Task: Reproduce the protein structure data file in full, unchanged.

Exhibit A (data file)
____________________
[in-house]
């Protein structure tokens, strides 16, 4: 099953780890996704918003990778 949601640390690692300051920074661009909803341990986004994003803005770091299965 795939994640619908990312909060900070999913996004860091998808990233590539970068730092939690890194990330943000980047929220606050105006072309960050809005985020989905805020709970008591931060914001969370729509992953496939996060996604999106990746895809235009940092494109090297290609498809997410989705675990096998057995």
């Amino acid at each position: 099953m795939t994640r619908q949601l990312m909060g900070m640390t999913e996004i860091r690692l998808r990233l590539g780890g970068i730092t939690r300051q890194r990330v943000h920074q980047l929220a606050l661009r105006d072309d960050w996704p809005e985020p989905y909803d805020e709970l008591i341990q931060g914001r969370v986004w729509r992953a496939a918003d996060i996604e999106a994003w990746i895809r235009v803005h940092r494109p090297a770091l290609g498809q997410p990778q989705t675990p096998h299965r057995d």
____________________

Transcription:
[in-house]
């Protein structure tokens, strides 16, 4: 099953780890996704918003990778 949601640390690692300051920074661009909803341990986004994003803005770091299965 795939994640619908990312909060900070999913996004860091998808990233590539970068730092939690890194990330943000980047929220606050105006072309960050809005985020989905805020709970008591931060914001969370729509992953496939996060996604999106990746895809235009940092494109090297290609498809997410989705675990096998057995």
């Amino acid at each position: 099953m795939t994640r619908q949601l990312m909060g900070m640390t999913e996004i860091r690692l998808r990233l590539g780890g970068i730092t939690r300051q890194r990330v943000h920074q980047l929220a606050l661009r105006d072309d960050w996704p809005e985020p989905y909803d805020e709970l008591i341990q931060g914001r969370v986004w729509r992953a496939a918003d996060i996604e999106a994003w990746i895809r235009v803005h940092r494109p090297a770091l290609g498809q997410p990778q989705t675990p096998h299965r057995d």